In my last post I had a picture of some produce and asked what you would make with it…
I made Indian Dhal (p. 5), Curried Potatoes (p.11), and Tofu Tikka Masala (p.33), served with peas, wheat pita bread, and lots of water.
All from a great new cookbook I recently purchased, Taste of the East by Mark Reinfeld and Jennifer Murray.
They all came out very well. On Monday I made the first two, but ran out of time to make the one with tofu (which I made on Tuesday).
The Indian Dahl came out more like a soup than the creamy lentils I was expecting, but it was good none the less, and spicy!
The potatoes came out great as well, the recipe calls for steaming the potatoes which is a nice reminder that mashed potatoes don’t have to be boiled, these were spicy too!
So then I started to wonder, why was my curry so dang hot? The answer I’ve come up with is… not all curry powders are the same combination of spices.
This is both good and bad. It’s good because if you come across one you don’t like, there are others you can try. The bad part is that if you have curry out at a restaurant that you really like and want to recreate at home, good luck trying to replicate that combo of spices in your curry powder.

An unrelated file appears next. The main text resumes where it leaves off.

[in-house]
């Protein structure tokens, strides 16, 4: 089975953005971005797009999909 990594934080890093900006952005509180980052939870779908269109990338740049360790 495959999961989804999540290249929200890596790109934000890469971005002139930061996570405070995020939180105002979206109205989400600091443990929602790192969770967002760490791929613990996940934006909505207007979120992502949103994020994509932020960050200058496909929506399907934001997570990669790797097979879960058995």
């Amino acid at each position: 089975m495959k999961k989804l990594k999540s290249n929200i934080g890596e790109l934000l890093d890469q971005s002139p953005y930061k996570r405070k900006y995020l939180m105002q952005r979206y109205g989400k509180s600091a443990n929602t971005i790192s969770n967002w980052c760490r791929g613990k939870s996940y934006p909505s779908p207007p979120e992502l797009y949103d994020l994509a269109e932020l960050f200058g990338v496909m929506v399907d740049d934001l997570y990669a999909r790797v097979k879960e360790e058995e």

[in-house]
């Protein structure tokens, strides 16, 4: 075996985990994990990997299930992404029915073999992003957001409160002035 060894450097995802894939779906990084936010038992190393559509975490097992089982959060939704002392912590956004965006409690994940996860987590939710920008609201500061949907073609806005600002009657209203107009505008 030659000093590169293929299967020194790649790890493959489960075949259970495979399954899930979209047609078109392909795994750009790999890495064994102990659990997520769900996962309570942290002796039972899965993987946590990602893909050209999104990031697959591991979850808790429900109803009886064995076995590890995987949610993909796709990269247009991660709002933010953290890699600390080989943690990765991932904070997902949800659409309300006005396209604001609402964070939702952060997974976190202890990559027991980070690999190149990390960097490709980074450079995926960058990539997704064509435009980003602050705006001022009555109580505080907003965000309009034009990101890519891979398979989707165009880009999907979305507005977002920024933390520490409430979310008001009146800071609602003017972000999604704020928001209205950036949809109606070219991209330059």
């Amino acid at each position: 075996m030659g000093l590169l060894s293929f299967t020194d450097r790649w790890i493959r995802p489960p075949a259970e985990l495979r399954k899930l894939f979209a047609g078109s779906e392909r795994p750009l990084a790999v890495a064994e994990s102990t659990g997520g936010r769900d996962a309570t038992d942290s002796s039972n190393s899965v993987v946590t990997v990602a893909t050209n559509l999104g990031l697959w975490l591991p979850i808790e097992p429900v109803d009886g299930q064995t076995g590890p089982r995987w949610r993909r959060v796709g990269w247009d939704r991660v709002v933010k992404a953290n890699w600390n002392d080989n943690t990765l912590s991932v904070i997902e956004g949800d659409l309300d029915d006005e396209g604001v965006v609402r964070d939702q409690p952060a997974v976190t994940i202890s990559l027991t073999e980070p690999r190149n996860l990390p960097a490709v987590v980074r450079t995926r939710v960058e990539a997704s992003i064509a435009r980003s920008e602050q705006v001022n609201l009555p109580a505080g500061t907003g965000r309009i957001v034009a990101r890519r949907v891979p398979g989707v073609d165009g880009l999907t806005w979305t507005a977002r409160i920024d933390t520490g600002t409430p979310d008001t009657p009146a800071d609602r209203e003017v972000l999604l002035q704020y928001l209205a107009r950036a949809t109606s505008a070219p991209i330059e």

I have a few ideas about why my curry powder is so spicy. One clue might have been the name, Muchi Curry. Apparently (from research on the web), Muchi Curry is the hot curry. Taking a closer look, I can see why… it has three kinds of pepper; black, cayenne, and white. I started to wonder about the mace too… luckily that is a part of nutmeg, so it’s not a contributor, whew.
Luckily for me, instead of my leftovers getting hotter over time, they seemed to mellow out. Or maybe it was just the addition of the Tofu Tikka Masala which is full of yummy coconut creamy goodness. Either way, the last few nights have been a nice buffet of Indian food (and will continue to be so for a few nights more).
Have you found a curry blend that you love? Tell me about it. 😀
Until next time…